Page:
Part of the trauma experienced during her mother’s first depression was being forced as a young child into the role of an adult caretaker. When Gifty and Katherine get her mother home, Gifty runs a bath and bathes her mother as if she were a small child and Gifty herself was the mother. But this act of role reversal doesn’t seem traumatic. Rather, it seems to release Gifty of the need to take care of her mother on her own and at the expense of her own personal mental and emotional health. The bath is where Gifty, as a child, tried to baptize herself. So bathing her mother acts as a sort of baptism marking her own rebirth, rather than her mother’s. Gifty is reborn as her mother’s caretaker, but also as her own individual person, no longer completely dependent on her mother’s or her family identity for a sense of meaning. In addition, while Gifty bathes her mother, her mother speaks tenderly to her, reminding her that God takes care of her, releasing her daughter from her feeling that she is solely responsible for taking care of her.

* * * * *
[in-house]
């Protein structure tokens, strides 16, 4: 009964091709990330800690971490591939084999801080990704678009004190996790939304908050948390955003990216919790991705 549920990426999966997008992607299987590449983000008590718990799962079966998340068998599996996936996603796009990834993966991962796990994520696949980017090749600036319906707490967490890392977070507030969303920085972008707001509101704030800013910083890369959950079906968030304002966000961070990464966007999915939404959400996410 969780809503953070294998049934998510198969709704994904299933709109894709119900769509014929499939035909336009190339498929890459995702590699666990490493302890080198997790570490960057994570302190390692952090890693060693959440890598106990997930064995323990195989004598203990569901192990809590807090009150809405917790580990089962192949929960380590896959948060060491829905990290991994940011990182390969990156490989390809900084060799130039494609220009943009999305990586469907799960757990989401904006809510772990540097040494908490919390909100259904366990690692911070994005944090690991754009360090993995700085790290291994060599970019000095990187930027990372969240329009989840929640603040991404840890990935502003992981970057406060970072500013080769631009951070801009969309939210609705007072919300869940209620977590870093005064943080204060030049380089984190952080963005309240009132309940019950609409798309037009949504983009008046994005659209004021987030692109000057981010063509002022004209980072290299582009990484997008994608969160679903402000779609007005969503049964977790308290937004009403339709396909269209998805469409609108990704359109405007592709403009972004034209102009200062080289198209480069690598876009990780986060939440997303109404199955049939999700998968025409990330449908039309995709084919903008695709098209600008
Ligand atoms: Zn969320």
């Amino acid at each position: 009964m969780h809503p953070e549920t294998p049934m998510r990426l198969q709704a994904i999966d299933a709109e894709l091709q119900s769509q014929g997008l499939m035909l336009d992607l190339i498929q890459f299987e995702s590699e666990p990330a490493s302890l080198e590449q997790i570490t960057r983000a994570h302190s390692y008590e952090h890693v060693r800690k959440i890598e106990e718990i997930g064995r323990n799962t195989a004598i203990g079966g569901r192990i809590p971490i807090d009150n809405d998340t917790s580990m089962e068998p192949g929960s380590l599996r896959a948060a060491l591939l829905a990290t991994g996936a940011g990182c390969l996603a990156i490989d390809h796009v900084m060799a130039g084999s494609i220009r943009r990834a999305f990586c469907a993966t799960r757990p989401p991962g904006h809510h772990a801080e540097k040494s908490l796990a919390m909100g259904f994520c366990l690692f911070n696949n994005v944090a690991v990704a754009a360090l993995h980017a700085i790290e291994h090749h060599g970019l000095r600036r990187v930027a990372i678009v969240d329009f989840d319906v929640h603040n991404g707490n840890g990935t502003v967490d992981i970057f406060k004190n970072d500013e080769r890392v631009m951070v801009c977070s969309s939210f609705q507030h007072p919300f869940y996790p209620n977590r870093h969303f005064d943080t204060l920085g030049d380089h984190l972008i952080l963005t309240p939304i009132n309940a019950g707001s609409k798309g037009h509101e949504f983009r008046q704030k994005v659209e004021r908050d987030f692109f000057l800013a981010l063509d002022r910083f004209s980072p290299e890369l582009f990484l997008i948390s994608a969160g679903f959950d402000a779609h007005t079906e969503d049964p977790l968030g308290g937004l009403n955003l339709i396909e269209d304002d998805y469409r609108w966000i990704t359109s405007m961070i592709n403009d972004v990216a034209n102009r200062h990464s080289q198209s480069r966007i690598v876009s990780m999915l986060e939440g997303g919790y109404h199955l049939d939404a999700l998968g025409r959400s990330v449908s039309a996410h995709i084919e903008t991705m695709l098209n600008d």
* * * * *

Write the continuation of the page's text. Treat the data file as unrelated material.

Once Gifty’s mother is asleep, Gifty sneaks out of the house, despite feeling like she needs to stay and hold vigil. She drives north to San Francisco, relishing the feeling of the wind from the open windows on her face. She’s trying to escape mice and humans and herself, especially herself. She wants to hear God’s voice telling her the way.
With her mother bathed and her newfound sense of release, Gifty engages in a much-delayed act of rebellion. Like a teenager, she waits until her mother is asleep and then sneaks out of the house to be on her own for a while. As she drives around, she wishes to escape her responsibilities, fears, and traumas. She wants to be told where to go and what to do. And she realizes that she’s still listening for God’s voice, even though she stopped believing in the faith of her childhood many years ago.